FROM THE C-SUITE:

Aim for safety of planes, nu­clear plants

Modern Healthcare - - Front Page - Dan Wolter­man and Dr. M. Michael Shabot

Hos­pi­tals should aim to be­come high-re­li­a­bil­ity or­ga­ni­za­tions

Ev­ery­one counts on high-re­li­a­bil­ity or­ga­ni­za­tions to en­sure their safety when fly­ing on com­mer­cial air­lines or trav­el­ing near nu­clear power plants. Air traf­fic con­trol, nu­clear sub­marines, nu­clear air­craft car­ri­ers and naval avi­a­tion all have well-de­served rep­u­ta­tions for high­re­li­a­bil­ity op­er­a­tion.

But can hos­pi­tals be eval­u­ated by HRO stan­dards? In gen­eral, the an­swer seems to be no, be­gin­ning with the In­sti­tute of Medicine’s 2000 pub­li­ca­tion of To Err is Hu­man and con­tin­u­ing to the 2010 re­port by HHS’ in­spec­tor gen­eral’s of­fice that 13.5% of Medi­care ben­e­fi­cia­ries suf­fer a pre­ventable se­ri­ous ad­verse event dur­ing hos­pi­tal stays.

In 2006, the Me­mo­rial Her­mann Health­care Sys­tem in Hous­ton em­barked on a quest to be­come an HRO. The high-re­li­a­bil­ity pro­gram is a key el­e­ment of Me­mo­rial Her­mann’s drive to pro­vide “Best of the Best” care and be ranked in the up­per few per­centiles of all health sys­tems in the coun­try. The Me­mo­rial Her­mann sys­tem has nine acute-care hos­pi­tals, in­clud­ing an aca­demic med­i­cal cen­ter, a chil­dren’s hos­pi­tal, two re­ha­bil­i­ta­tion hos­pi­tals, 19 am­bu­la­tory surgery cen­ters and 100 am­bu­la­tory lo­ca­tions.

The HRO pro­gram is called “Break­through in Pa­tient Safety,” or BIPS. En­gi­neers and other ex­perts from nu­clear power, com­mer­cial avi­a­tion and other HROs trained all health sys­tem em­ploy­ees to per­form tasks in a safe, highly re­li­able man­ner. Among other safety be­hav­iors, em­ploy­ees were trained to take a one-sec­ond stop be­fore tak­ing an ac­tion, be­cause a onesec­ond stop has been proven to re­duce er­rors by 90%. That be­hav­ior is called STAR for Stop, Think, Act and Re­view.

BIPS was re­quired for ev­ery­one, so even­tu­ally 20,000 em­ploy­ees re­ceived train­ing. New in­ter­nal goals re­warded 100% com­pli­ance with CMS/Joint Com­mis­sion core mea­sures and 0% oc­cur­rences of hos­pi­tal-ac­quired in­fec­tions, pa­tient-safety in­di­ca­tors and hos­pi­ta­lac­quired con­di­tions, also called “never events.” HRO meth­ods were ap­plied to blood sam­pling and blood ad­min­is­tra­tion. Check- lists were im­ple­mented in all in­ten­sive-care units and op­er­at­ing rooms. Me­mo­rial Her­mann worked with the Joint Com­mis­sion’s Cen­ter for Trans­form­ing Health­care to rad­i­cally im­prove hand hy­giene.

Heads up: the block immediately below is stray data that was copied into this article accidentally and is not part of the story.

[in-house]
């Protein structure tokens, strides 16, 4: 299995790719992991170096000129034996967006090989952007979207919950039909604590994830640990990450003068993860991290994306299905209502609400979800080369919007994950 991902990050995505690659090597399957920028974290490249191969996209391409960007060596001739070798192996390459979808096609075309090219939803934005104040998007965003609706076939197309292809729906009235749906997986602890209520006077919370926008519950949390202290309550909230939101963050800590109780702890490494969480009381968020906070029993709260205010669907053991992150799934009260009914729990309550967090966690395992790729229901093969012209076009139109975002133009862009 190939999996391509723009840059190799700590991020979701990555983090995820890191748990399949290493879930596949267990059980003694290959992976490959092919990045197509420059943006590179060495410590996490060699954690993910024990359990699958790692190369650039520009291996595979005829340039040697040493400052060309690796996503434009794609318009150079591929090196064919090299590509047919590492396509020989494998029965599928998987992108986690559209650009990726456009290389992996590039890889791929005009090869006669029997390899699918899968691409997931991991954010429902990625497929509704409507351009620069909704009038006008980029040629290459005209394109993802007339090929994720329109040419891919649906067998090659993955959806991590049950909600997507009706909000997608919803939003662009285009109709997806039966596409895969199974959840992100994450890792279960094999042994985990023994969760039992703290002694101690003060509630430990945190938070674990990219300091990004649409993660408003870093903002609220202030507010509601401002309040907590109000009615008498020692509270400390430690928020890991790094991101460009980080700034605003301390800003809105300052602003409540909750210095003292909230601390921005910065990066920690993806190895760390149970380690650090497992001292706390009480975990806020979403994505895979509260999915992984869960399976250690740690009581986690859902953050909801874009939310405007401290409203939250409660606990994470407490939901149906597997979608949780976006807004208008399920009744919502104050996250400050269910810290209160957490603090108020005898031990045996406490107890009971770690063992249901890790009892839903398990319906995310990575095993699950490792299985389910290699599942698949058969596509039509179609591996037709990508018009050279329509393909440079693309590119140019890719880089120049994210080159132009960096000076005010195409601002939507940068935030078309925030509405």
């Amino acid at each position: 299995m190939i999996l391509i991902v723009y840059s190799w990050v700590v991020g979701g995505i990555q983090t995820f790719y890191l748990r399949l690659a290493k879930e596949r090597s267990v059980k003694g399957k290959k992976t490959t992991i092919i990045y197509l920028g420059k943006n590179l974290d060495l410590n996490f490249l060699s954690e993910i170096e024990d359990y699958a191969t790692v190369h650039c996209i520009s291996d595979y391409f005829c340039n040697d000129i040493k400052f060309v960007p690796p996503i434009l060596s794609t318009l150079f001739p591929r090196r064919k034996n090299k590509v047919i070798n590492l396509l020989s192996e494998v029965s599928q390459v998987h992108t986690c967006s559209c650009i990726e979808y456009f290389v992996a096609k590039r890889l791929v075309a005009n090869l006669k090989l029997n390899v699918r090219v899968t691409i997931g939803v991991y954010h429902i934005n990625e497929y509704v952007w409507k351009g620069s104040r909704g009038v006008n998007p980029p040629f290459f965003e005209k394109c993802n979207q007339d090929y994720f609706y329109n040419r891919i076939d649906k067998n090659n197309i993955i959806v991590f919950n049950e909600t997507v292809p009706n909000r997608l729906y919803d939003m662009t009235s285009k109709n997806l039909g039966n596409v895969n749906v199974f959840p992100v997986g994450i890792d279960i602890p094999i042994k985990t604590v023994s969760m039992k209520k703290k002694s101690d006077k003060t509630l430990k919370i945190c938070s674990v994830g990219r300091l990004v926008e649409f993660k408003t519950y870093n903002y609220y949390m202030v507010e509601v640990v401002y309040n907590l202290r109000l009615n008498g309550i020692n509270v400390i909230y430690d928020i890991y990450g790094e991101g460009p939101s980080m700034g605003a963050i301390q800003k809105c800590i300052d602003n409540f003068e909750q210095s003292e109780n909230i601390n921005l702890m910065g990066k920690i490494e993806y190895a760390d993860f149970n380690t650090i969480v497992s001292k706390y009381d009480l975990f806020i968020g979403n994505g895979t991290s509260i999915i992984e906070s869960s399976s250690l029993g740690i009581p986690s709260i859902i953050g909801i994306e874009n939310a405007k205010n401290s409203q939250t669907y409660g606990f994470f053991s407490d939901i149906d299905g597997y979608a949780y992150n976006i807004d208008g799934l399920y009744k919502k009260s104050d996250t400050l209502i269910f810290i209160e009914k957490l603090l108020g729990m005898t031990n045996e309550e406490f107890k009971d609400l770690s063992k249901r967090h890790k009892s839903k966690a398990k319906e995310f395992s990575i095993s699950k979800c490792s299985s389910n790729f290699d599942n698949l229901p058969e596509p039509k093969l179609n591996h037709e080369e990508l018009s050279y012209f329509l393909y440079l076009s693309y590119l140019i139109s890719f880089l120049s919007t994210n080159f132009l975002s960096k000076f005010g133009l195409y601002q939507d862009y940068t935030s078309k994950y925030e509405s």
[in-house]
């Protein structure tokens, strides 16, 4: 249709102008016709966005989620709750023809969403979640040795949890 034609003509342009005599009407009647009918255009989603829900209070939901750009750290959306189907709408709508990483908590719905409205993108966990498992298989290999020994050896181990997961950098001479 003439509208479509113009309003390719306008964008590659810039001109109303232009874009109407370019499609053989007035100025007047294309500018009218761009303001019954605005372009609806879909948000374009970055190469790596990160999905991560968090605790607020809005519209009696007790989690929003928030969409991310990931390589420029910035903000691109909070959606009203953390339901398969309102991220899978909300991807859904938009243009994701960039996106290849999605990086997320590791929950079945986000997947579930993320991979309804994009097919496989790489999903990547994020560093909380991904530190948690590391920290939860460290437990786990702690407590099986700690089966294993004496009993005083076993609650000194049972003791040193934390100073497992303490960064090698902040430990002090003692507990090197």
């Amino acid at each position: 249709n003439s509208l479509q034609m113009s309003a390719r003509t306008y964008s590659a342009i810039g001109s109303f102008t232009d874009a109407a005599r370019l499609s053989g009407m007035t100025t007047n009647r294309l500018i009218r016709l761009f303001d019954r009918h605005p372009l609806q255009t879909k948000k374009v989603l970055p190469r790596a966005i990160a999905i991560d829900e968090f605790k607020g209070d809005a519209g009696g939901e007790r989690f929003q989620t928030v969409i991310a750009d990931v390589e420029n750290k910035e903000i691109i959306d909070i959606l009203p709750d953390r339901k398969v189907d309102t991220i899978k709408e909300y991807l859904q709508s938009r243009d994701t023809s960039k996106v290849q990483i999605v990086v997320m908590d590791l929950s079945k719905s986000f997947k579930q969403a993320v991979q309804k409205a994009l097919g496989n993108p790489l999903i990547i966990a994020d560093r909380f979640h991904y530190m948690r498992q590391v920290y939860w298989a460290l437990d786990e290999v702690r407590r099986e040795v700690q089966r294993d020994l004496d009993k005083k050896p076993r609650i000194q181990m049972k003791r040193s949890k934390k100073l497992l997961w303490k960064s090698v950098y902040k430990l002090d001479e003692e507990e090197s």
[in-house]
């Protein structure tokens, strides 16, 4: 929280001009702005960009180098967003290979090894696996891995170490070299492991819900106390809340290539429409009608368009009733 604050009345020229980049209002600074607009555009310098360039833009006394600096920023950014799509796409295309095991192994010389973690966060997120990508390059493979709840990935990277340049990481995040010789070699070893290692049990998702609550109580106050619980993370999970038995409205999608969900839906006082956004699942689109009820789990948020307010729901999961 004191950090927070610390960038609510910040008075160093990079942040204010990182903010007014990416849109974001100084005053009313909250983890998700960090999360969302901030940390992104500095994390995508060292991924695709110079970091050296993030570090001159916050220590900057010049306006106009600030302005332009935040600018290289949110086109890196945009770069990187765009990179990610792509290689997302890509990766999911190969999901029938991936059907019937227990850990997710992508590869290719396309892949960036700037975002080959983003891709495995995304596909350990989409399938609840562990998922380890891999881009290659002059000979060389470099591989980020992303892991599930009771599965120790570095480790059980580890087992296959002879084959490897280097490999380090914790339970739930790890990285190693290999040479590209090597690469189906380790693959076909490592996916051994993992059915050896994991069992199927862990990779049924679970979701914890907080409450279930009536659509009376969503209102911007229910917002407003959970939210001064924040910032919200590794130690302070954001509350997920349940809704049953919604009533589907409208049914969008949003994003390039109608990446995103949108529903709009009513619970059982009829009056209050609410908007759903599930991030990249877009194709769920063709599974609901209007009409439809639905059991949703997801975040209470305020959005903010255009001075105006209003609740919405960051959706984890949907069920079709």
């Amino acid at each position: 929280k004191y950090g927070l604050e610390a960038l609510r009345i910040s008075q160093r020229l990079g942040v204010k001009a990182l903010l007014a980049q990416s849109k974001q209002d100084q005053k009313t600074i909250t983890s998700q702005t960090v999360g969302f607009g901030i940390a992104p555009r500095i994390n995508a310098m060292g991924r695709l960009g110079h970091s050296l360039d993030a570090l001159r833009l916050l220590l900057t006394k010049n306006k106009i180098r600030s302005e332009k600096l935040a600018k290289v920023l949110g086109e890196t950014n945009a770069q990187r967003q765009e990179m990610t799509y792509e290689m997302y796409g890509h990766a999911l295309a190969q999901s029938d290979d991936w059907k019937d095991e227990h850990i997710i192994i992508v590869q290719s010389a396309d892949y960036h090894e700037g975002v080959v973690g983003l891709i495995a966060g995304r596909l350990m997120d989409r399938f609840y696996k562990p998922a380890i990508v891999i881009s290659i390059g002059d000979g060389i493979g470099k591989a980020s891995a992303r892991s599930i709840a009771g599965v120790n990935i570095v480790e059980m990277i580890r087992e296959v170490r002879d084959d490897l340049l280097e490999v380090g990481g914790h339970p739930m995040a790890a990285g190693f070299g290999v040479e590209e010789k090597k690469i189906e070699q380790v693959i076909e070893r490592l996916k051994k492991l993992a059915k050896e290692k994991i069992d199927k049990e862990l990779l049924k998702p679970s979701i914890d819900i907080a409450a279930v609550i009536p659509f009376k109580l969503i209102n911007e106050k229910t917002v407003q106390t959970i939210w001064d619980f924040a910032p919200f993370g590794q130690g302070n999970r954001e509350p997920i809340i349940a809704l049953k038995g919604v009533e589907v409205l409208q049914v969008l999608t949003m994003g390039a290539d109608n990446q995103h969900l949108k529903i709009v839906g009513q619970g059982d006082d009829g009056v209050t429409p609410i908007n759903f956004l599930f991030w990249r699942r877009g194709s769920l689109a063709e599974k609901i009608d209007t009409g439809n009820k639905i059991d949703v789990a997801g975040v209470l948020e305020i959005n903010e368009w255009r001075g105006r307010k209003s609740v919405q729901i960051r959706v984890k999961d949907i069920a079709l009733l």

In 2010-11, the re­sults of these ini­tia­tives be­came ap­par­ent. Zero cases of blood in­com­pat­i­bil­ity (trans­fu­sion re­ac­tion) oc­curred from Jan­uary 2007 to present among a pop­u­la­tion of 867,000 ad­justed ad­mis­sions, 4.3 mil­lion days of care and nearly 500,000 trans­fu­sions. Sev­eral hos­pi­tals had gone for years with­out a ven­ti­la­tor-associated pneu­mo­nia or a cen­tral-line-associated blood-stream in­fec­tion. Se­ri­ous med­i­ca­tion er­rors de­creased to zero most months while nearly a mil­lion med­i­ca­tions per month were be­ing ad­min­is­tered. Many of our hos­pi­tals had gone a full year with­out the oc­cur­rence of a par­tic­u­lar HAI, PSI or HAC.

A new award, the Me­mo­rial Her­mann High Re­li­a­bil­ity Cer­ti­fied Zero Award, was cre­ated to honor hos­pi­tals go­ing 12 months be­tween ad­verse events. Blood in­com­pat­i­bil­ity and air em­boli were ex­cluded be­cause they had long since achieved HRO sta­tus. In April 2011, 28 re­cip­i­ents of Cer­ti­fied Zero Awards were an­nounced.

Prior to the BIPS ini­tia­tive, these HAIs, PSIs and HACs were oc­cur­ring al­most monthly in Me­mo­rial Her­mann hos­pi­tals. The Cer­ti­fied Zero Award has crys­tal­lized Me­mo­rial Her­mann’s de­ter­mi­na­tion to be­come a high­re­li­a­bil­ity or­ga­ni­za­tion in all re­spects, pro­vid­ing safe and efficient care to ev­ery pa­tient and fam­ily. In 2011, the Me­mo­rial Her­mann board adopted a sim­ple mantra: “Pa­tient safety is our core value.” Me­mo­rial Her­mann’s staff and physi­cians are work­ing ev­ery day to live up to that stan­dard. Dan Wolter­man is pres­i­dent and CEO of Me­mo­rial Her­mann Health­care Sys­tem. Dr. M. Michael Shabot is the sys­tem’s chief med­i­cal of­fi­cer. Edi­tor’s Note: A longer ver­sion of this col­umn is avail­able at mod­ern­health­care.com/csuite.

Wolter­man

Shabot

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